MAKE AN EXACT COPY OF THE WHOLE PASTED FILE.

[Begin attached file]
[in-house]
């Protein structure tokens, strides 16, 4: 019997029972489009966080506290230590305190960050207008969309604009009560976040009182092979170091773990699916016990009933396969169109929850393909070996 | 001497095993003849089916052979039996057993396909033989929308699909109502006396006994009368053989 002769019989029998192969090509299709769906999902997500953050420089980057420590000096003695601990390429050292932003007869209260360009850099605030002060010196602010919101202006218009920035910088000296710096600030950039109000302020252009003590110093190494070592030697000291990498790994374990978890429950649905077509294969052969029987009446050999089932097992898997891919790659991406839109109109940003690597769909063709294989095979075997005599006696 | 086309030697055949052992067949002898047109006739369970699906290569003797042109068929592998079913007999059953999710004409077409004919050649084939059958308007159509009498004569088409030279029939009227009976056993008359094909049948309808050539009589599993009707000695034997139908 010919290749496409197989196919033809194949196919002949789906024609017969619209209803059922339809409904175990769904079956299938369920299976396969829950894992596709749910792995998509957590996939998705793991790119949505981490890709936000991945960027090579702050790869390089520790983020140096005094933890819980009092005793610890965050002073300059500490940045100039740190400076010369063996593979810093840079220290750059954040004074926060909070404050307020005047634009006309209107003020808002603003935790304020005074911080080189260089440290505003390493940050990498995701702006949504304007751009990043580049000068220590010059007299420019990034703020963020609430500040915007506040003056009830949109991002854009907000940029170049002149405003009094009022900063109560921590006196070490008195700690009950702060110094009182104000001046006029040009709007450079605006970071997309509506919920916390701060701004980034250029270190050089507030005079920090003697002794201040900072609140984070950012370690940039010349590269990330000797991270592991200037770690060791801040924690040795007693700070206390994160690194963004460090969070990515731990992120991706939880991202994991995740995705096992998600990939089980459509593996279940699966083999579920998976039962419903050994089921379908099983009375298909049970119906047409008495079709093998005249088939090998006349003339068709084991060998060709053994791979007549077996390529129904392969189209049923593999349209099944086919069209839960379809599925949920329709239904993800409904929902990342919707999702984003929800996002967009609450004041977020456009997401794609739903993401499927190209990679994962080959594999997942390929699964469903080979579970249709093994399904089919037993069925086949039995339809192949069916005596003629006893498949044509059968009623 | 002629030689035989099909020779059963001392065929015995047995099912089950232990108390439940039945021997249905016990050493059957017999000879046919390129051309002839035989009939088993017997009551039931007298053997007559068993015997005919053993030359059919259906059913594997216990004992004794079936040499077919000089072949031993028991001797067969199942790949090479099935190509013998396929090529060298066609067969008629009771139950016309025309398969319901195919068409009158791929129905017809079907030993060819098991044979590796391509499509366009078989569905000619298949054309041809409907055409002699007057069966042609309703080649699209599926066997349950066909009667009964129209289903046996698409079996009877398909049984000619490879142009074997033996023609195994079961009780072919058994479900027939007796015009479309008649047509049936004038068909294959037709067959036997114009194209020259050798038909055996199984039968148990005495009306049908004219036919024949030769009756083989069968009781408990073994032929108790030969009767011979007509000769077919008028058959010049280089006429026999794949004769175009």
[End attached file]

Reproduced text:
[in-house]
């Protein structure tokens, strides 16, 4: 019997029972489009966080506290230590305190960050207008969309604009009560976040009182092979170091773990699916016990009933396969169109929850393909070996 | 001497095993003849089916052979039996057993396909033989929308699909109502006396006994009368053989 002769019989029998192969090509299709769906999902997500953050420089980057420590000096003695601990390429050292932003007869209260360009850099605030002060010196602010919101202006218009920035910088000296710096600030950039109000302020252009003590110093190494070592030697000291990498790994374990978890429950649905077509294969052969029987009446050999089932097992898997891919790659991406839109109109940003690597769909063709294989095979075997005599006696 | 086309030697055949052992067949002898047109006739369970699906290569003797042109068929592998079913007999059953999710004409077409004919050649084939059958308007159509009498004569088409030279029939009227009976056993008359094909049948309808050539009589599993009707000695034997139908 010919290749496409197989196919033809194949196919002949789906024609017969619209209803059922339809409904175990769904079956299938369920299976396969829950894992596709749910792995998509957590996939998705793991790119949505981490890709936000991945960027090579702050790869390089520790983020140096005094933890819980009092005793610890965050002073300059500490940045100039740190400076010369063996593979810093840079220290750059954040004074926060909070404050307020005047634009006309209107003020808002603003935790304020005074911080080189260089440290505003390493940050990498995701702006949504304007751009990043580049000068220590010059007299420019990034703020963020609430500040915007506040003056009830949109991002854009907000940029170049002149405003009094009022900063109560921590006196070490008195700690009950702060110094009182104000001046006029040009709007450079605006970071997309509506919920916390701060701004980034250029270190050089507030005079920090003697002794201040900072609140984070950012370690940039010349590269990330000797991270592991200037770690060791801040924690040795007693700070206390994160690194963004460090969070990515731990992120991706939880991202994991995740995705096992998600990939089980459509593996279940699966083999579920998976039962419903050994089921379908099983009375298909049970119906047409008495079709093998005249088939090998006349003339068709084991060998060709053994791979007549077996390529129904392969189209049923593999349209099944086919069209839960379809599925949920329709239904993800409904929902990342919707999702984003929800996002967009609450004041977020456009997401794609739903993401499927190209990679994962080959594999997942390929699964469903080979579970249709093994399904089919037993069925086949039995339809192949069916005596003629006893498949044509059968009623 | 002629030689035989099909020779059963001392065929015995047995099912089950232990108390439940039945021997249905016990050493059957017999000879046919390129051309002839035989009939088993017997009551039931007298053997007559068993015997005919053993030359059919259906059913594997216990004992004794079936040499077919000089072949031993028991001797067969199942790949090479099935190509013998396929090529060298066609067969008629009771139950016309025309398969319901195919068409009158791929129905017809079907030993060819098991044979590796391509499509366009078989569905000619298949054309041809409907055409002699007057069966042609309703080649699209599926066997349950066909009667009964129209289903046996698409079996009877398909049984000619490879142009074997033996023609195994079961009780072919058994479900027939007796015009479309008649047509049936004038068909294959037709067959036997114009194209020259050798038909055996199984039968148990005495009306049908004219036919024949030769009756083989069968009781408990073994032929108790030969009767011979007509000769077919008028058959010049280089006429026999794949004769175009």